'Out On Patrol' launches to help LGBTQ law enforcement officers and allies
Members of the new non-profit can access mental and emotional peer support
Law enforcement officers who identify as LGBTQ and their allies now have access to a new B.C. peer-support organization created just for them.
Out On Patrol, which launches May 26, has been a couple of years in the making. Its purpose is to provide emotional and mental health support for its members, as well as engage with the community through school education programs, funding for other LGBTQ organizations, and youth scholarships.
Members must be actively working as a sworn peace officer or have retired with a minimum of 10 years of service. Under the Criminal Code of Canada, peace officers can include members of the RCMP, municipal and transit police forces, the Canada Border Services Agency, Indigenous policing organizations and Correctional Services Canada.
"We have come a long way from where we were just a few years ago," said Const. Julien Ponsioen, a member of the Metro Vancouver Transit Police who also sits on the board of Out On Patrol.
Congratulations to <a href="https://twitter.com/OutOnPatrol?ref_src=twsrc%5Etfw">@OutonPatrol</a> for officially launching today! Proud of all of the members who committed to creating this much needed, inclusive <a href="https://twitter.com/hashtag/community?src=hash&ref_src=twsrc%5Etfw">#community</a> space. <a href="https://t.co/gXZkuKO5La">https://t.co/gXZkuKO5La</a>—@SimiHeer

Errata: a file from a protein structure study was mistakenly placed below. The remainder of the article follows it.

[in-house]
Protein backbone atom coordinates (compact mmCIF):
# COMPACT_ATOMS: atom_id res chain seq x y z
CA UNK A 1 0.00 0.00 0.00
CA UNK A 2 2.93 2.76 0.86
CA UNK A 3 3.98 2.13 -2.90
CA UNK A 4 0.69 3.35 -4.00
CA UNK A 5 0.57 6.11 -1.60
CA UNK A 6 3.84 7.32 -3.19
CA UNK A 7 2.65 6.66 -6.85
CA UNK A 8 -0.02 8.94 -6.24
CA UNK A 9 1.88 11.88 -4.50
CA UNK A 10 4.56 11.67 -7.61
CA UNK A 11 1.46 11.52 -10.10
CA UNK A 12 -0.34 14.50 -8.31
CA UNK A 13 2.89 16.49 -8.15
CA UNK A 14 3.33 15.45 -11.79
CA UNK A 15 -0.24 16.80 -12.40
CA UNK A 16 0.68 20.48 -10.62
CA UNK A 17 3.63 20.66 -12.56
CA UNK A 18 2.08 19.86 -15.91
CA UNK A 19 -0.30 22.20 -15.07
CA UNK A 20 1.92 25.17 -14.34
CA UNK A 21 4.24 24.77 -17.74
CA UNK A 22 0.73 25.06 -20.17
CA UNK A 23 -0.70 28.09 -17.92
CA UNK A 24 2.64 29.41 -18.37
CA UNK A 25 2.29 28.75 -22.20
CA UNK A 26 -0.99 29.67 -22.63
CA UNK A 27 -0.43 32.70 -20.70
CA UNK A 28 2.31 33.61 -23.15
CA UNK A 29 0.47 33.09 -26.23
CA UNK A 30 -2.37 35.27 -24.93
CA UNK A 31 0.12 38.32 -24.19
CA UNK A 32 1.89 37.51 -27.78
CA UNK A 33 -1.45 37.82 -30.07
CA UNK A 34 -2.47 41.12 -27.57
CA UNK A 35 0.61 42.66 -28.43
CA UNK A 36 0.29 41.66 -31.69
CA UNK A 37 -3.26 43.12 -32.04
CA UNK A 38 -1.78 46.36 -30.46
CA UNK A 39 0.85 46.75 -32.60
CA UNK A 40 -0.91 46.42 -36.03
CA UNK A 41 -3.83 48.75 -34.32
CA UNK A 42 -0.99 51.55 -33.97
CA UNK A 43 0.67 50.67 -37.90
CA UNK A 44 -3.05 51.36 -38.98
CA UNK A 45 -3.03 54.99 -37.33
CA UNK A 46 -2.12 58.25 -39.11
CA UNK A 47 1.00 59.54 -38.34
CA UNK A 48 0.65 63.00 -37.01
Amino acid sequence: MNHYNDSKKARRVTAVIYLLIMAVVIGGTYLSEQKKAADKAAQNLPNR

Ponsioen, who openly identified as LGBTQ when he was hired in 2014, said he has never experienced a problem at work because of it but that the situation would likely have been different in past decades when queer officers were often discriminated against.
He said a challenge some LGBTQ officers face now is distrust from the queer community because of their work.
"We know there are tensions there and if we can do anything to rebuild that relationship we are going to be out there and we are going to help with that," said Ponsioen Tuesday on The Early Edition.
Ponsioen said he was inspired to set up something like Out On Patrol in B.C. after learning about a similar Ontario initiative, Serving With Pride, while at a conference in Toronto a few years ago.
Out on patrol would like to thank all of the departments, detachments and agencies that have supported us during the process of getting this idea off the ground. <br>We look forward to working with everyone as we move forward. <a href="https://twitter.com/hashtag/LGBTQ?src=hash&ref_src=twsrc%5Etfw">#LGBTQ</a> <a href="https://twitter.com/hashtag/Police?src=hash&ref_src=twsrc%5Etfw">#Police</a> <a href="https://twitter.com/hashtag/OutonPatrol?src=hash&ref_src=twsrc%5Etfw">#OutonPatrol</a> <a href="https://t.co/IULokZciDu">pic.twitter.com/IULokZciDu</a>—@OutOnPatrol
When he started putting the feelers out to do create a group, Ponsioen learned there was already interest and chatter happening among the Vancouver Police Department and the RCMP. He said it took about a year after all the parties joined forces to get Out On Patrol, well, out on patrol.
"Right now, more than ever, it's probably the right time to launch," he said, referring to the current COVID-19 pandemic.
He said having a support group where you can talk to people within your own community is that much more important during stressful times like these.
To learn more about how to access support from Out On Patrol, or to apply for membership, visit OutOnPatrol.ca.
To hear Const. Julien Ponsioen speak more about Out On Patrol on The Early Edition, tap here.
With files from The Early Edition